>> well we've known about isis -- i got briefed on them in a classified setting over four years ago. we didn't do a whole lot about it. we downgraded the threat. i would say that we have to defeat them at their core, the best defense is a good offense. militarily we have to deal with the dynamic of assad. with the russians in there we've completely -- our inability to take action is a decision in and of itself. and i think that has created more complex, more difficult scenario. now with the russians in there. so you have assad in there, isis. we have to make isis number one priority tomorrow and defeat them. the military tell me that can't be done if we have the political will to do it. but we also have to have the political reconciliation within syria which has a civil war going on and the diplomatic resolution.
iraq, there were many mistakes made in iraq under both administrations, bush and obama. but the failure to engage prime minister maliki imploded the situation in al qaeda and iraq and then morphed its ugly head into isis. >> would you endorse what the gop nominee said last night on another network about a closer alliance with putin and russia? >> i think i would urge caution. and i've been in the briefing room with them on national security issues. i think we do have a common enemy. the russians don't like the islamist jihadists and we on i didn't sayly aobviously are at war with them. but you can't trust them. the idea that put season a friend of ours or russia is a friend i think is a falls
narrative. as reagan dealt with russia, peace through strength and through that comes strength and diplomacy is the way you deal with putin and his aggression in russia. but the fact is they're in now and that could have been avoided had we taken action four years ago. we have to accept the fact that the russians are there. what i argued was that the russians were not directing their strikes a the isis but rather the rebel forces that we were backing against assad. i think their number one objective is to reinforce assad's regime and working with iran. that's a dangerous alliance there. again, they're not our friends. >> how would that strategy impact hbes, home grown violent extremists. how does that impact what's happening here at home and people who become inspired by
that ideology >> that's where things are changed. you had operational issues with core al qaeda driven out of central command. now you have this phenomenon over the internet of radical lie occasion of home grown violent extremism. how do you stop that. how do you stop the guy in the basement. new york calls it losers to lions. you have a guy that's vulnerable to the propaganda looking for something greater than themselves and then they aspire to become a part of something greater that is isis. so we see that taking place -- it's odd there, the microphone. >> yeah, it fell out there. >> that is really hard to stop when you have someone in their basement with the glow of a computer radicalizing. we saw that happen in orlando, we saw that happen in san bernardino, chattanooga, ft. hood and boston. most of the cases that happen in the united states are along that
avenue. in every one of the cases we missed -- we've stopped a lot of bad things from happening. it's important to point out. we've arrested over 100 isis followers in the united states. but how do you, how do you stop the one that you missed again. usually in each of these cases after the fact when we talk to family members, friends or individuals in the mosque, for instance the boston bomber, tamerlan tsarnaev was so radicalized that he was kicked out of the mosque and yet we didn't know about that. that's the kind of thing, if we see the warning signs of radicalization early on and provide an off-ramp or spot it to the authorities, then that's how we stop the attacks. >> is this hbe threat, is that something that has improved over time in that there are fewer threats out there for the fbi and mobile law enforcement and joint terrorism task force to deal with, is it decreasing or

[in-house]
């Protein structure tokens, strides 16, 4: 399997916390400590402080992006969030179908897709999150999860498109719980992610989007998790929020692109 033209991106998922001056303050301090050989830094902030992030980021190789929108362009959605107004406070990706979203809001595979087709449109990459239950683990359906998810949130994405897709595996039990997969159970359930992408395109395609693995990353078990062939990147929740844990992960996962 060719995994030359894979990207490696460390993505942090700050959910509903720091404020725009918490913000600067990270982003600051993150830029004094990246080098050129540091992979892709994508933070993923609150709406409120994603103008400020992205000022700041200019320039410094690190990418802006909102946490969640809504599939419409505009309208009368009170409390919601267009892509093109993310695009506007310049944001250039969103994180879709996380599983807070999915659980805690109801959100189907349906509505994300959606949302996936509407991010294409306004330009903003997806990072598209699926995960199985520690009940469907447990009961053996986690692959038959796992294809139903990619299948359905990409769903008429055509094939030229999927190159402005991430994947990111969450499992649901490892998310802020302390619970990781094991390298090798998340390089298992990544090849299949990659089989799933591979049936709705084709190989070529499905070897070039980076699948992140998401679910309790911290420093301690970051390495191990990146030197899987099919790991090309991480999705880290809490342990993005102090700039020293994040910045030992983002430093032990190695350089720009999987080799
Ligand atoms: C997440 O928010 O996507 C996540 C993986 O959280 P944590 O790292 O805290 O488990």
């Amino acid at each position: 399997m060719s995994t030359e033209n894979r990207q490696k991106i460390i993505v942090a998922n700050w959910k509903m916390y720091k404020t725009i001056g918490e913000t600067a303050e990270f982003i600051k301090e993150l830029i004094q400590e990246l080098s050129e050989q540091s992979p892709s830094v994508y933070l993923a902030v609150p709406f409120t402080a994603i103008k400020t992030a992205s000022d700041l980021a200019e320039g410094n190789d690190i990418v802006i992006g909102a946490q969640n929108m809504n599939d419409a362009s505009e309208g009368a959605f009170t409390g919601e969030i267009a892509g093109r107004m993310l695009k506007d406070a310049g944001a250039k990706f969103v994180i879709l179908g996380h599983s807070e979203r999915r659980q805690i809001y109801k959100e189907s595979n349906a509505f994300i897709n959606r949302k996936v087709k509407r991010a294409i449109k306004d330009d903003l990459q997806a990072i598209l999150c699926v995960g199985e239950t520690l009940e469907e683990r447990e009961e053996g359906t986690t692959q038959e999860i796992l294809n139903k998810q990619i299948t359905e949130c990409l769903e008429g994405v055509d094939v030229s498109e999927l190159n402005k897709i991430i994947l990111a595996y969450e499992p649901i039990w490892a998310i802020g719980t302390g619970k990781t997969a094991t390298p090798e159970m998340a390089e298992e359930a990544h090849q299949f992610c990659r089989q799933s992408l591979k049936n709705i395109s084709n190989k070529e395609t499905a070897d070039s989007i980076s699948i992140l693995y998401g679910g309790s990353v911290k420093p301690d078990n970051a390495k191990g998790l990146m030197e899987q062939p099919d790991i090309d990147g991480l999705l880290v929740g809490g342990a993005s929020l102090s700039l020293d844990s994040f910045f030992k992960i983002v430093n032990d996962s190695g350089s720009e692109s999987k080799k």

is it rising in. >> i just had my briefing yesterday without going into the details of the classified space. the numbers are increasing. >> the number of home grown violent extremists is increasing? >> the number of threats, the number of investigations, the number of plots. >> so it was -- director comey talked about a thousand investigations across the country in all 50 states. so that number is rising multiple thousand or not that high? >> the number is very sensitive but the number is rising and the number of plots -- we put out terror threat snapshot every month out of my committee and each month the numbers are going up. to me that's what's concerning. it's not going down, it's going up in terms of the number of threats, the number of individuals. and it's very difficult to cover and monitor that many people in the united states, much less the internet activity and how do we
stop that. how do we stop isis from radicalizing people in the united states. it's a first amendment question of when does it cross over into not being protected by the first amendment. there's a lot on the internet, how to make a bomb in the kitchen of your mother, right, things that like that disturb us. but the numbers are going up. and one thing we are failing at i think is the counter narrative. the idea -- the war of ideas as i talked about before. now the state department used to do this through voice of america with an american flag. they realized that's not working. so globally we have to use credible voices and the voices of leaders in the communities and religious leaders. we do the same thing in the united states and that's what i've talked to jeh johnson a lot about in terms of how can you reach out to the community with credible voices and religious